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Royal Farms purchases naming rights to Baltimore Arena

Convenience store will pay $1.25 million over five years

Above: Entrance to the Baltimore Arena, with the 1st Mariner signage (panel on left) now removed.

The city’s longtime venue for indoor sports games, rock and roll concerts, circus acts, political rallies and demolition derbies will soon be associated with chicken and fresh-brewed ice coffee.

The Baltimore Arena will be rebranded “Royal Farms Arena” under a deal to be inked on Wednesday by Mayor Stephanie Rawlings-Blake and the Board of Estimates.

The convenience store chain will receive naming rights to the complex in return for paying the city $250,000 a year for the next five years ($1.25 million total). Only time will tell whether the giant venue will get the same hipster hashtag as the ubiquitous fried chicken and breaded fries dispensaries – “RoFo.”

Royal Farms will also get first rights to negotiate with the city for naming rights for a new downtown arena that’s been talked about for a dozen years.

An Entertainment Mecca

Stretching a full block between Baltimore and Lombard streets and Hopkins Place and Howard Street, the arena has been the scene of thousands of shows and games entertaining millions of fans.

It was opened in 1962 as the Baltimore Civic Center and has served as the home of the Baltimore Clippers (hockey), Baltimore Bullets (basketball) and, currently, Baltimore Blast (indoor soccer).

On September 14, 1964, the center famously hosted two sold-out shows of the Beatles. Other musical acts that have performed on its stage include The Rolling Stones, Bob Dylan, Frank Sinatra, Luciano Pavarotti, Bruce Springsteen, Jay-Z, Pharell and Rihanna.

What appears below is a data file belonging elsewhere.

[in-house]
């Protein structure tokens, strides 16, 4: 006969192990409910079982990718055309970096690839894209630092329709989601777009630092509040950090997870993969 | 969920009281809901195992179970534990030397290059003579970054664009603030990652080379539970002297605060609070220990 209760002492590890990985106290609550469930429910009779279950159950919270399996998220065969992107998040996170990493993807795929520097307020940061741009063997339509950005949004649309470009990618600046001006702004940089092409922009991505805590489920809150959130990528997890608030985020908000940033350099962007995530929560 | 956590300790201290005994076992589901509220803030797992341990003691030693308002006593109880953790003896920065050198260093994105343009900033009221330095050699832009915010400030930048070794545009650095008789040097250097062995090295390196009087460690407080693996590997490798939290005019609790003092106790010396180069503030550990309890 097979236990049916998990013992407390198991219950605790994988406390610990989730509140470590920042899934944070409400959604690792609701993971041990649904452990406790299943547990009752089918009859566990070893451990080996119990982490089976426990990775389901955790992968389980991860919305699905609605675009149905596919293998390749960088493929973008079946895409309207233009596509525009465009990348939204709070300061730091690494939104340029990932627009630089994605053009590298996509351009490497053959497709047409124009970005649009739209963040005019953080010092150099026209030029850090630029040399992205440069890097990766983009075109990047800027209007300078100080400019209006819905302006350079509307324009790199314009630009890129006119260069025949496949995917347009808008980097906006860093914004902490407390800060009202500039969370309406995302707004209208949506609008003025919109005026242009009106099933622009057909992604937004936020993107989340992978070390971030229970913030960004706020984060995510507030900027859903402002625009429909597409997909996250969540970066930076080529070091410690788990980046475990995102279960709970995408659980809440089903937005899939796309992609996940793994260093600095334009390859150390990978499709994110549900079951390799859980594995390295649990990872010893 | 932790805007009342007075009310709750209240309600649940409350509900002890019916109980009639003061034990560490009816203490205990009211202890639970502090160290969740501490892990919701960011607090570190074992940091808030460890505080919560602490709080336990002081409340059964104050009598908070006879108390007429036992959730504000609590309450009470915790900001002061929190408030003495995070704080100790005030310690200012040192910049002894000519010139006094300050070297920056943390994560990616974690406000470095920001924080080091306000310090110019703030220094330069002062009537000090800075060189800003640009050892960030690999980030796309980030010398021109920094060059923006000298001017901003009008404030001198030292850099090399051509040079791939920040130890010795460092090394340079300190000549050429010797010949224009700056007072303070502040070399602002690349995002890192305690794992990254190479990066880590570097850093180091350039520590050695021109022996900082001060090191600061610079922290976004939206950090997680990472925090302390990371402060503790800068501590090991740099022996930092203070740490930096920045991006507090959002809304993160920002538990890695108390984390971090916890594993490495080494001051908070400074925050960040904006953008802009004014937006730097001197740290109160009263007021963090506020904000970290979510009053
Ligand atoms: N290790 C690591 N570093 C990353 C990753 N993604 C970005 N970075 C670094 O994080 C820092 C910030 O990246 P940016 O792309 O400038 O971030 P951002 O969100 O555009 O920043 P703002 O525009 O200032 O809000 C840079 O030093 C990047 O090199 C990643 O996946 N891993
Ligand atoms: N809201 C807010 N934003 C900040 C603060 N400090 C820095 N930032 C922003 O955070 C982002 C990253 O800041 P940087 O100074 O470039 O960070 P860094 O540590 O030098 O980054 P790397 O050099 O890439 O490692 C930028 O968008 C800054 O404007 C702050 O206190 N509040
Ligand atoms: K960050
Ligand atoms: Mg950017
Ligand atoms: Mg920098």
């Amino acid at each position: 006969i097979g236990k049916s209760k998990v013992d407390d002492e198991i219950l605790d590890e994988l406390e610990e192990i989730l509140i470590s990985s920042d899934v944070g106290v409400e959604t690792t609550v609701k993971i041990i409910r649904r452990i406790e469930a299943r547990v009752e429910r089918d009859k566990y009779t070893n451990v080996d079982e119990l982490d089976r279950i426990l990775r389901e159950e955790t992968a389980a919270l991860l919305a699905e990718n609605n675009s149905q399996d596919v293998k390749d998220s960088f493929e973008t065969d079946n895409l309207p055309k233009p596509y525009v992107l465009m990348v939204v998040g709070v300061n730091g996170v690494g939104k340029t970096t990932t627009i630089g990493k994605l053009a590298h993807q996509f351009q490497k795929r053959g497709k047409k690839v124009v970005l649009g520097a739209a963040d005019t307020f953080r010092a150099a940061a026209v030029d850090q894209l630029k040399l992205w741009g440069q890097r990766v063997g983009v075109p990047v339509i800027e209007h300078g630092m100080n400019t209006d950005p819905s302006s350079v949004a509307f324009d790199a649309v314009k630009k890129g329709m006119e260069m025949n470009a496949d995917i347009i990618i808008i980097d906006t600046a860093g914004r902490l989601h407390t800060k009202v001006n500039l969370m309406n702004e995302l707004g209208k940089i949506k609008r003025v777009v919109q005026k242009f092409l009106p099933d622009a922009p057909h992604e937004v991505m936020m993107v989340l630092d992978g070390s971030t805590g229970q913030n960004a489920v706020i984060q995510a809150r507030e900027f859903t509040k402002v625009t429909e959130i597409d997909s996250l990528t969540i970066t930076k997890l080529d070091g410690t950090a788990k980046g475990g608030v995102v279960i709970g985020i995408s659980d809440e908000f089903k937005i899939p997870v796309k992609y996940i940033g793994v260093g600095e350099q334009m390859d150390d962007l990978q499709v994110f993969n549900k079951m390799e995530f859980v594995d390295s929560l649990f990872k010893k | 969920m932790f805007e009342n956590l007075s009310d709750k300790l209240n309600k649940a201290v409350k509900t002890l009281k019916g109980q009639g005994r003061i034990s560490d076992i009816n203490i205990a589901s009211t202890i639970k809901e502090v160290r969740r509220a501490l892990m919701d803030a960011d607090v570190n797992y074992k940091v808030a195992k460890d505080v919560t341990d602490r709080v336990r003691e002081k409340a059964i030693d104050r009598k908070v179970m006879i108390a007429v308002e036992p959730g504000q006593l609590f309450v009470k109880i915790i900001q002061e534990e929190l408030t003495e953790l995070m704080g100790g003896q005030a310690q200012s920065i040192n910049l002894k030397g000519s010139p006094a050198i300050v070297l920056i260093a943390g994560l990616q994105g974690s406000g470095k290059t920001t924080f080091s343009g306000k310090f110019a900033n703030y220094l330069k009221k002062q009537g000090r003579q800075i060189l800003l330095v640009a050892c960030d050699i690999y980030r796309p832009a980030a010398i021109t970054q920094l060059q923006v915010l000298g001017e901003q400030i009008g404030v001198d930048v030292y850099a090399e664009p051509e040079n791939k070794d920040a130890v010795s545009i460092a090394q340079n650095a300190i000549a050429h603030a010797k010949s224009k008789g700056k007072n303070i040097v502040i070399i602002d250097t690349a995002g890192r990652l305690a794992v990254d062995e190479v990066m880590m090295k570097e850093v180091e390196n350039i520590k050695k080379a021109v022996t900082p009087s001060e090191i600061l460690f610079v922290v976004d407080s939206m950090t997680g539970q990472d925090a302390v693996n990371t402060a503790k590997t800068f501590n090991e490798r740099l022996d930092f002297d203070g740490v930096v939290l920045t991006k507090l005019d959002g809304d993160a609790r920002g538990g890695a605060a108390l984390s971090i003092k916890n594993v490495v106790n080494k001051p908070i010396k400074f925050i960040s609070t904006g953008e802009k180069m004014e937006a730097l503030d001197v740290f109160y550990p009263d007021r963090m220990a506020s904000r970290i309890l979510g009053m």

During the William Donald Schaefer era, the Civil Center was renovated and redubbed the Baltimore Arena. In 2003, it was named the 1st Mariner Arena after Edwin Hale’s 1st Mariner Bank purchased naming rights. The bank paid $75,000 a year to keep its name shining inside and outside the building.

A notice taped on the windows of the Arena warns that an asbestos project is underway there. (Photo by Fern Shen)

A notice taped today on the windows of the Arena warns that an asbestos removal project is underway. (Photo by Fern Shen)

That agreement ended last year after Hale and the city could not come to new terms.

The manager of the facility, SMG Holdings, was charged with identifying a new title sponsor.

SMG will receive a $50,000 finder’s fee from the city. In addition, the city will pay SMG $150,000 to design, install and maintain Royal Farm’s signage on the building, according to the Board of Estimates agenda.

Expanding Chain

Headquartered on Roland Avenue in Hampden, Royal Farms operates more than 150 stores in Maryland, Pennsylvania, Delaware and Virginia.

It has grown rapidly in recent years, making its first foray into downtown Baltimore in 2012 when it turned Burke’s Restaurant, an institution at Light and Lombard streets, into an outlet.

More recently, the chain has been locked in a legal battle with a coalition of community associations in Northeast Baltimore opposed to its plans to build a 24-hour, 12-gas-pump convenience store at Harford Road and Glenmore Avenue.

Next month, the Court of Special Appeals in Annapolis is scheduled to hear the residents’ appeal of a decision by the city Zoning Board to approve a conditional use for the new store.

The city’s branding agreement with Two Farms Inc., Royal Farms’ official name, will go into effect on November 1.

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